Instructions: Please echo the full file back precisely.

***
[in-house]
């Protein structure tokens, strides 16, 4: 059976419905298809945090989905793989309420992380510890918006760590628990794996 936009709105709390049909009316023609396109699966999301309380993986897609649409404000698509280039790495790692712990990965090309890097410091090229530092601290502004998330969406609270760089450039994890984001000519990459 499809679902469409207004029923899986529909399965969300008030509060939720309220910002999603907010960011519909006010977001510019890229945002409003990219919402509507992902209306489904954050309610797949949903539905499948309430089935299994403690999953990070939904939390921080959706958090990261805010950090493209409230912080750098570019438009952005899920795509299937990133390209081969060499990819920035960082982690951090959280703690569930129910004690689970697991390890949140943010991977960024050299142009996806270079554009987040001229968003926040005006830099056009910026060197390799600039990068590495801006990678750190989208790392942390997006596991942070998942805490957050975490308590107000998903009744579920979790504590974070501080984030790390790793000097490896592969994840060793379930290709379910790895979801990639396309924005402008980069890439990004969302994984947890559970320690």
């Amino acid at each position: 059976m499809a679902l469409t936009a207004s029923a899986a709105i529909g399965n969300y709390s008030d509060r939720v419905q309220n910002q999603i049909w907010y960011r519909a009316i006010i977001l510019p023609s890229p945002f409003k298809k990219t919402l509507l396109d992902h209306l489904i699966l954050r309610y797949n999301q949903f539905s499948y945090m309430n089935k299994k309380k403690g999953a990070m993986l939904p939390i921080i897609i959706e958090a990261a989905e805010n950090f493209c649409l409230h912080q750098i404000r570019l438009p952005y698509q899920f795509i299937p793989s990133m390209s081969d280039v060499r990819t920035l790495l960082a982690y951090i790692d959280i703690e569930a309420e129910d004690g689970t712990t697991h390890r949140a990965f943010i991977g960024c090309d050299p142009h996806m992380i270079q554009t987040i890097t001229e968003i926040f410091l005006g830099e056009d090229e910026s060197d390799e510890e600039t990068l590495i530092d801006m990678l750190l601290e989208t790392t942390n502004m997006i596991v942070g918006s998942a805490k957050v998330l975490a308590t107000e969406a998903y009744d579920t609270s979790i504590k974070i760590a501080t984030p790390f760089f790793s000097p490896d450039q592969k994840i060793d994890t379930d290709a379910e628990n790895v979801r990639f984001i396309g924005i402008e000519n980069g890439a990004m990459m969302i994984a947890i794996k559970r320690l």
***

[in-house]
């Protein structure tokens, strides 16, 4: 059976419905298809945090989905793989309420992380510890918006760590628990794996 936009709105709390049909009316023609396109699966999301309380993986897609649409404000698509280039790495790692712990990965090309890097410091090229530092601290502004998330969406609270760089450039994890984001000519990459 499809679902469409207004029923899986529909399965969300008030509060939720309220910002999603907010960011519909006010977001510019890229945002409003990219919402509507992902209306489904954050309610797949949903539905499948309430089935299994403690999953990070939904939390921080959706958090990261805010950090493209409230912080750098570019438009952005899920795509299937990133390209081969060499990819920035960082982690951090959280703690569930129910004690689970697991390890949140943010991977960024050299142009996806270079554009987040001229968003926040005006830099056009910026060197390799600039990068590495801006990678750190989208790392942390997006596991942070998942805490957050975490308590107000998903009744579920979790504590974070501080984030790390790793000097490896592969994840060793379930290709379910790895979801990639396309924005402008980069890439990004969302994984947890559970320690």
């Amino acid at each position: 059976m499809a679902l469409t936009a207004s029923a899986a709105i529909g399965n969300y709390s008030d509060r939720v419905q309220n910002q999603i049909w907010y960011r519909a009316i006010i977001l510019p023609s890229p945002f409003k298809k990219t919402l509507l396109d992902h209306l489904i699966l954050r309610y797949n999301q949903f539905s499948y945090m309430n089935k299994k309380k403690g999953a990070m993986l939904p939390i921080i897609i959706e958090a990261a989905e805010n950090f493209c649409l409230h912080q750098i404000r570019l438009p952005y698509q899920f795509i299937p793989s990133m390209s081969d280039v060499r990819t920035l790495l960082a982690y951090i790692d959280i703690e569930a309420e129910d004690g689970t712990t697991h390890r949140a990965f943010i991977g960024c090309d050299p142009h996806m992380i270079q554009t987040i890097t001229e968003i926040f410091l005006g830099e056009d090229e910026s060197d390799e510890e600039t990068l590495i530092d801006m990678l750190l601290e989208t790392t942390n502004m997006i596991v942070g918006s998942a805490k957050v998330l975490a308590t107000e969406a998903y009744d579920t609270s979790i504590k974070i760590a501080t984030p790390f760089f790793s000097p490896d450039q592969k994840i060793d994890t379930d290709a379910e628990n790895v979801r990639f984001i396309g924005i402008e000519n980069g890439a990004m990459m969302i994984a947890i794996k559970r320690l």